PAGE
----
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Yeah,this is exactly what Hucho and others warn us about.All that kinetic energy is forever lost to atmospheric heating.Literally!The vortices could be the poster child for the 2nd Law of Thermodynamics!
This is also why it's very hard to discern these sorts of things without a smoke-generator.Tufts just don't reveal all that's needed.
These vortices are also easy to see in your rear view mirror when you are driving in a light snow shower on a windless day. My 68 VW Beetle used to develop such large vortices that it used to sweep the road behind it clear of blowing snow. By contrast, the Aerocivic just displaces the snow upwards a bit as the car passes under it, then sets the snow back down to its original level and the snow keeps on falling behind the car as if the car had never even been there.
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Old 04-22-2012, 09:14 PM   #9 (permalink)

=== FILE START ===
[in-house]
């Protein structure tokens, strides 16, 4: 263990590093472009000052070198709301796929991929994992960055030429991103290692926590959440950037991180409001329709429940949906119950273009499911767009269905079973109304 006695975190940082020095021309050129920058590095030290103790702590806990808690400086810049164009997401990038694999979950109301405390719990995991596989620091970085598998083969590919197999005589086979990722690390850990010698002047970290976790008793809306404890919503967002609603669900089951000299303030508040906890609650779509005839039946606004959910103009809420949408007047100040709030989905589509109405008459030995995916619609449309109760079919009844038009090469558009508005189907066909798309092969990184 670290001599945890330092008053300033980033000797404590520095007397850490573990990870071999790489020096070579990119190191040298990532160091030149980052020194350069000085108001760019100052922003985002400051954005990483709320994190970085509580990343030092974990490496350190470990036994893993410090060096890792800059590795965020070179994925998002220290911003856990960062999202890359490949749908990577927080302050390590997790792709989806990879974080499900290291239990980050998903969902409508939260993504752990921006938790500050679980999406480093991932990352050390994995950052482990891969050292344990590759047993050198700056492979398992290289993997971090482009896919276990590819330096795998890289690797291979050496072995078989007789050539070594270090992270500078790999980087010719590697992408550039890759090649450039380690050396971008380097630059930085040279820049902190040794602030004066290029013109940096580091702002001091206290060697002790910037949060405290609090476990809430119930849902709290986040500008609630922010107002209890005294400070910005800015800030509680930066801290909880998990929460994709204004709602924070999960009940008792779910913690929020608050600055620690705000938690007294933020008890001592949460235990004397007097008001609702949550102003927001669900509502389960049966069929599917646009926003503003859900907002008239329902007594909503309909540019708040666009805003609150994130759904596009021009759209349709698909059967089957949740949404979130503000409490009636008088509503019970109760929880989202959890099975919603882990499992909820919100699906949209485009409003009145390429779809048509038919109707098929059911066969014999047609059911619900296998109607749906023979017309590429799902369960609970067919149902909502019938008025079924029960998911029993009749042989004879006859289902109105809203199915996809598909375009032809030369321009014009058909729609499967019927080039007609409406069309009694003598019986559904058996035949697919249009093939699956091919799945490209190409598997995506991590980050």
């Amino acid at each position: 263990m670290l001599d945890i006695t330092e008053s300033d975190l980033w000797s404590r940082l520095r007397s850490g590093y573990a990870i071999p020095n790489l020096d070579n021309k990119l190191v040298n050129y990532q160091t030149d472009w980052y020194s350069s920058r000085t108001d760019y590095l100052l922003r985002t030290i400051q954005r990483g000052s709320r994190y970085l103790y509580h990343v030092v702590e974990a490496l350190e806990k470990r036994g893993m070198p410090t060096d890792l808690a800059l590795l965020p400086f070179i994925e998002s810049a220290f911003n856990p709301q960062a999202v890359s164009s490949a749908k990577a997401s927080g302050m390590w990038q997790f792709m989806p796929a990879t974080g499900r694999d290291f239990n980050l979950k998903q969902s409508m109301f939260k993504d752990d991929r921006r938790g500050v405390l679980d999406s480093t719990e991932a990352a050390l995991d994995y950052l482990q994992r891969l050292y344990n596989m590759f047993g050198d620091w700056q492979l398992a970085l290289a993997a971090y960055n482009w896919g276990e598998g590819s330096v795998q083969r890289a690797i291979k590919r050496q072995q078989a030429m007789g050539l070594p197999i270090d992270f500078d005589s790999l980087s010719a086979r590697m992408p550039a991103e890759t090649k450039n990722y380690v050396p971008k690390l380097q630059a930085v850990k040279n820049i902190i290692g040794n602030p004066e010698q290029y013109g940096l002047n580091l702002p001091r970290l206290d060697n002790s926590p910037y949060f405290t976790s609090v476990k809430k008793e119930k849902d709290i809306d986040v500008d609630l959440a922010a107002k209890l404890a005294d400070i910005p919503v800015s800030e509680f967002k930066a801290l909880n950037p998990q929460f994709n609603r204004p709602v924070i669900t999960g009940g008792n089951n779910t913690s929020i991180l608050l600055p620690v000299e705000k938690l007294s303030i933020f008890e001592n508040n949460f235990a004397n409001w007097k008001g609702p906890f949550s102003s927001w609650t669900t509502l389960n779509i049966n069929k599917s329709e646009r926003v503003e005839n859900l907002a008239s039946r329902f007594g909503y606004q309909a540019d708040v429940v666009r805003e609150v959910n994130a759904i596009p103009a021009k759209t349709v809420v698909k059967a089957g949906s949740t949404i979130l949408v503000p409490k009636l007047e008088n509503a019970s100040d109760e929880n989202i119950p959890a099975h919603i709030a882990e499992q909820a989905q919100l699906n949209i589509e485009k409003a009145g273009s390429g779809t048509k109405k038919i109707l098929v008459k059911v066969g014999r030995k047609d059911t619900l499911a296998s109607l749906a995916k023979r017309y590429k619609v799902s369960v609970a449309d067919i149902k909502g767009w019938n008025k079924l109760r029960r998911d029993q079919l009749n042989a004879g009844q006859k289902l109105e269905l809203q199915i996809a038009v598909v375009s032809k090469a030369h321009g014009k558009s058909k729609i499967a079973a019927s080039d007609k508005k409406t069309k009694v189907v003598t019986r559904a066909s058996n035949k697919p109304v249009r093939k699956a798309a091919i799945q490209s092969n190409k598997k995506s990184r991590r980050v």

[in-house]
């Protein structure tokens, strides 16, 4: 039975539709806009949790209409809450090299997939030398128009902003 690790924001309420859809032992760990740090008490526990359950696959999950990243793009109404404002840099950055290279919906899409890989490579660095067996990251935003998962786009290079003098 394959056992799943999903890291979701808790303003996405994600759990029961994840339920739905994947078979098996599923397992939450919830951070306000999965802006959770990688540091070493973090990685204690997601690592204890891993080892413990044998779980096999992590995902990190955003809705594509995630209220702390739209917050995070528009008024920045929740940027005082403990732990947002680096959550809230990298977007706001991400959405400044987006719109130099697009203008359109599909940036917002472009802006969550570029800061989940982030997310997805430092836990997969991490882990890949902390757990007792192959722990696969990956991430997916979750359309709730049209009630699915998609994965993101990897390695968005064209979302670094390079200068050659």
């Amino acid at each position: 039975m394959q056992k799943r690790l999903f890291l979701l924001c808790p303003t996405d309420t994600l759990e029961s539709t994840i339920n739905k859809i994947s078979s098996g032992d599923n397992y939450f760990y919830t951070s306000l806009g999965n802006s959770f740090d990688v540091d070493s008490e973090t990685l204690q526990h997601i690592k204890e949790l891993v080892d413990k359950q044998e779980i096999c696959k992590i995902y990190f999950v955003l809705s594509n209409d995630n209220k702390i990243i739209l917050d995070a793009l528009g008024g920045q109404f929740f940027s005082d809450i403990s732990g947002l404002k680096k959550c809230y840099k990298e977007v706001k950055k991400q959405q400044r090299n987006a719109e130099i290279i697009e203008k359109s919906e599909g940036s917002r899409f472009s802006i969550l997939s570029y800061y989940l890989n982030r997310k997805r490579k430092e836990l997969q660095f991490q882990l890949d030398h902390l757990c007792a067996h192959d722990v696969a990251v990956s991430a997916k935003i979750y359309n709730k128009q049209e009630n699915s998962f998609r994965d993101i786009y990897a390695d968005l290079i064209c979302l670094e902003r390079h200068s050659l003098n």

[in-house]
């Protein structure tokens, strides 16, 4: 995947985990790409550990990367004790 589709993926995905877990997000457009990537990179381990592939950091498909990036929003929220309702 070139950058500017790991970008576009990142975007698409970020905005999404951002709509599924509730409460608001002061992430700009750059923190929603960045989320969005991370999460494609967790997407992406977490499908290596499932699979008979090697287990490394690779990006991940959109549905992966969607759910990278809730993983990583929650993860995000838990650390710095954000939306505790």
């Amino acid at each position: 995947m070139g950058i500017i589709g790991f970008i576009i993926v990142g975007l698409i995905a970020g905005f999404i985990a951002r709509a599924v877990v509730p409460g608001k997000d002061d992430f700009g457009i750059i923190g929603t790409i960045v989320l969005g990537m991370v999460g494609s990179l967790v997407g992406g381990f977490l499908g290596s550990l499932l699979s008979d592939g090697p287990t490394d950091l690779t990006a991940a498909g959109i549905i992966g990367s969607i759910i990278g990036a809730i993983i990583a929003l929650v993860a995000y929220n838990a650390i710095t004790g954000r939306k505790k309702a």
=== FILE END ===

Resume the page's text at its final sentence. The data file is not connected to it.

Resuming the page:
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So, does this mean that the air is staying attached too far down? If so, what do we do to eliminate, harness, reduce, or improve it, what ever is the best case. I've gotten a bit better mileage since i added my VGs at the top of the rear glass, and can certainly see their effects in the mist patterns down the glass, but the increased mpg could be learning better driving habits too. I've wondered if there were better placements for them, but I don't have a 3d model of the beetle or powerful enough cfd software to do much virtual testing on something that large.
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Old 04-23-2012, 04:54 AM   #10 (permalink)
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So, does this mean that the air is staying attached too far down?
Yep

It's probably helpful to look at the other design derived from the same original designer - Porsche
Most Porsches, particularly pre-2000 have a similar profile of a sharp bonnet to windscreen transition and forward glasshouse that allows 3D flow around and over it, yet the aerodynamically superior porsches consistently have either a more gradual glasshouse/tail incline (less verticle energy in the airflow) or a larger dead area at the rear.
The second seems easier to achieve, probably with a horizontal deflector